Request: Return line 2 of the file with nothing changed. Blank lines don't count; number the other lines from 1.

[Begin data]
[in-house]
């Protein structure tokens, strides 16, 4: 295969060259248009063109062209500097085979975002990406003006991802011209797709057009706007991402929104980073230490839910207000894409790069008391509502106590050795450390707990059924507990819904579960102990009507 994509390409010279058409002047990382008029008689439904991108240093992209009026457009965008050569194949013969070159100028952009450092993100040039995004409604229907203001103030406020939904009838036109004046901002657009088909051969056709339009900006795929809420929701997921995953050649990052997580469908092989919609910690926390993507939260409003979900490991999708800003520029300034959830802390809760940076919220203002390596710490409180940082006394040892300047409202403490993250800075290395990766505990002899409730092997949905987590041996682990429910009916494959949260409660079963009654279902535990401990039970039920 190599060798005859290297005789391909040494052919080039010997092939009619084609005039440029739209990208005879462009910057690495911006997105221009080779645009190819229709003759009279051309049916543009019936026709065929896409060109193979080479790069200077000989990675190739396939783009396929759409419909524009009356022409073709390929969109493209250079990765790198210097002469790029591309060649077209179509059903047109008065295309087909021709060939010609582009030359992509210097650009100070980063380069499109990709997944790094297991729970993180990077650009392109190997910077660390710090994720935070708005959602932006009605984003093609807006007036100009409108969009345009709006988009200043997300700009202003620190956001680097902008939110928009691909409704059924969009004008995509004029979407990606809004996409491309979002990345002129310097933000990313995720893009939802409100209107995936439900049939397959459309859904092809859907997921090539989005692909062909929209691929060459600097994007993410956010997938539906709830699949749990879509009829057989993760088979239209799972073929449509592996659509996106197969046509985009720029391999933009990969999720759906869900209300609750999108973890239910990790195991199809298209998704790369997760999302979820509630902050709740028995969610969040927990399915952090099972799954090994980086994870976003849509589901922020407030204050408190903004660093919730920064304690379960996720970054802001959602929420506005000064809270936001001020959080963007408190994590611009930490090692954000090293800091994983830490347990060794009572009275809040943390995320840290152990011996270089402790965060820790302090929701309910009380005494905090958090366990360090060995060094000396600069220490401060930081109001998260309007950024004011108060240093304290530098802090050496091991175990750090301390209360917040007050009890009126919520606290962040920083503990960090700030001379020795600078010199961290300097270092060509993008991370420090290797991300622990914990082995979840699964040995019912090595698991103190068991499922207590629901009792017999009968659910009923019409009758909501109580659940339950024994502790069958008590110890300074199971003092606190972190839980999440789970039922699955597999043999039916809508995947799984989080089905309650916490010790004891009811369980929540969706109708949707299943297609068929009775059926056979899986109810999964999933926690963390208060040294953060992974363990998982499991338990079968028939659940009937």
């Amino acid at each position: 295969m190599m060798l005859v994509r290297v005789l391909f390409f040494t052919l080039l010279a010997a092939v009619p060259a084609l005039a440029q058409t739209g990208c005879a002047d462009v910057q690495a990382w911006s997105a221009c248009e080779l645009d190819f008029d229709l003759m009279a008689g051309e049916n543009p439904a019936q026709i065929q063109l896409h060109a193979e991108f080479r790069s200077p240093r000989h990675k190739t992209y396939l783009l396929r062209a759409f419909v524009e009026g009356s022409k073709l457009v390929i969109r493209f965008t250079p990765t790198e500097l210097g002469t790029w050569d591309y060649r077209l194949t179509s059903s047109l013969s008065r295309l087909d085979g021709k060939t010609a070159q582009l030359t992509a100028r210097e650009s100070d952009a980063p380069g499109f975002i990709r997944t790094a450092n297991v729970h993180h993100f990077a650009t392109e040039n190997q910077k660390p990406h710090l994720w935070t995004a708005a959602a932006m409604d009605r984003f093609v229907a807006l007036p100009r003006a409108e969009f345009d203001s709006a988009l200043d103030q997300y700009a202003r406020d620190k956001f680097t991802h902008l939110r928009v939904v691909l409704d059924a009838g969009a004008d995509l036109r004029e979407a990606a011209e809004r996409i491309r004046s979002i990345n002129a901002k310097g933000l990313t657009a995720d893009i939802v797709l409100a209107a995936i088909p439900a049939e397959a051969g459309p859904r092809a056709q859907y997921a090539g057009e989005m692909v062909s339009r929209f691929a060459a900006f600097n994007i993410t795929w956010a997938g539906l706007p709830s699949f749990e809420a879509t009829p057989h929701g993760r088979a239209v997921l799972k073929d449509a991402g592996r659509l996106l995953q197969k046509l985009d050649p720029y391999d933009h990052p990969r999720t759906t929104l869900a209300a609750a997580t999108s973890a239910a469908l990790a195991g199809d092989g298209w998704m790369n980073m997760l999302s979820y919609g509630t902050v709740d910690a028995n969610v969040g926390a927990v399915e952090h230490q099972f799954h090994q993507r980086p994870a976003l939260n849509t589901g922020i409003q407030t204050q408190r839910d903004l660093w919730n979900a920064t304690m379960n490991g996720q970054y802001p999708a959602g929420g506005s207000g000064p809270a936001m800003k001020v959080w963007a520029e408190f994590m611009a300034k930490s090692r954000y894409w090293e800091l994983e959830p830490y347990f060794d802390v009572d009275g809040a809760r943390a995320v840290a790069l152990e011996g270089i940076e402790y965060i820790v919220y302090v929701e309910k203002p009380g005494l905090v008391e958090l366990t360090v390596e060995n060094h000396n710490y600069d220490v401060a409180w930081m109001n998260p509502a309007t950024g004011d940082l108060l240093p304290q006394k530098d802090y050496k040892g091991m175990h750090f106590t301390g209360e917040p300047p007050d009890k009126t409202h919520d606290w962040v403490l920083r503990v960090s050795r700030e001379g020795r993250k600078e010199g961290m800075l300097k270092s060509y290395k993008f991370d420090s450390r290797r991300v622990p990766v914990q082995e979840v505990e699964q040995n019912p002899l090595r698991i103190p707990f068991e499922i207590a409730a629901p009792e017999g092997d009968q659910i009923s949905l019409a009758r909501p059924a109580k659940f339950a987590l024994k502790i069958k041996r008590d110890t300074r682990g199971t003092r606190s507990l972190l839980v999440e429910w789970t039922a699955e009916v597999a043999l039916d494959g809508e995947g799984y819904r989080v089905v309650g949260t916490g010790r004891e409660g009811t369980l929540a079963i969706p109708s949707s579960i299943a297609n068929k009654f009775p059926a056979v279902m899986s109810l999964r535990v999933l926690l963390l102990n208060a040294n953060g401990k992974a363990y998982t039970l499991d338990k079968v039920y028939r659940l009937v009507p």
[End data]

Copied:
């Protein structure tokens, strides 16, 4: 295969060259248009063109062209500097085979975002990406003006991802011209797709057009706007991402929104980073230490839910207000894409790069008391509502106590050795450390707990059924507990819904579960102990009507 994509390409010279058409002047990382008029008689439904991108240093992209009026457009965008050569194949013969070159100028952009450092993100040039995004409604229907203001103030406020939904009838036109004046901002657009088909051969056709339009900006795929809420929701997921995953050649990052997580469908092989919609910690926390993507939260409003979900490991999708800003520029300034959830802390809760940076919220203002390596710490409180940082006394040892300047409202403490993250800075290395990766505990002899409730092997949905987590041996682990429910009916494959949260409660079963009654279902535990401990039970039920 190599060798005859290297005789391909040494052919080039010997092939009619084609005039440029739209990208005879462009910057690495911006997105221009080779645009190819229709003759009279051309049916543009019936026709065929896409060109193979080479790069200077000989990675190739396939783009396929759409419909524009009356022409073709390929969109493209250079990765790198210097002469790029591309060649077209179509059903047109008065295309087909021709060939010609582009030359992509210097650009100070980063380069499109990709997944790094297991729970993180990077650009392109190997910077660390710090994720935070708005959602932006009605984003093609807006007036100009409108969009345009709006988009200043997300700009202003620190956001680097902008939110928009691909409704059924969009004008995509004029979407990606809004996409491309979002990345002129310097933000990313995720893009939802409100209107995936439900049939397959459309859904092809859907997921090539989005692909062909929209691929060459600097994007993410956010997938539906709830699949749990879509009829057989993760088979239209799972073929449509592996659509996106197969046509985009720029391999933009990969999720759906869900209300609750999108973890239910990790195991199809298209998704790369997760999302979820509630902050709740028995969610969040927990399915952090099972799954090994980086994870976003849509589901922020407030204050408190903004660093919730920064304690379960996720970054802001959602929420506005000064809270936001001020959080963007408190994590611009930490090692954000090293800091994983830490347990060794009572009275809040943390995320840290152990011996270089402790965060820790302090929701309910009380005494905090958090366990360090060995060094000396600069220490401060930081109001998260309007950024004011108060240093304290530098802090050496091991175990750090301390209360917040007050009890009126919520606290962040920083503990960090700030001379020795600078010199961290300097270092060509993008991370420090290797991300622990914990082995979840699964040995019912090595698991103190068991499922207590629901009792017999009968659910009923019409009758909501109580659940339950024994502790069958008590110890300074199971003092606190972190839980999440789970039922699955597999043999039916809508995947799984989080089905309650916490010790004891009811369980929540969706109708949707299943297609068929009775059926056979899986109810999964999933926690963390208060040294953060992974363990998982499991338990079968028939659940009937």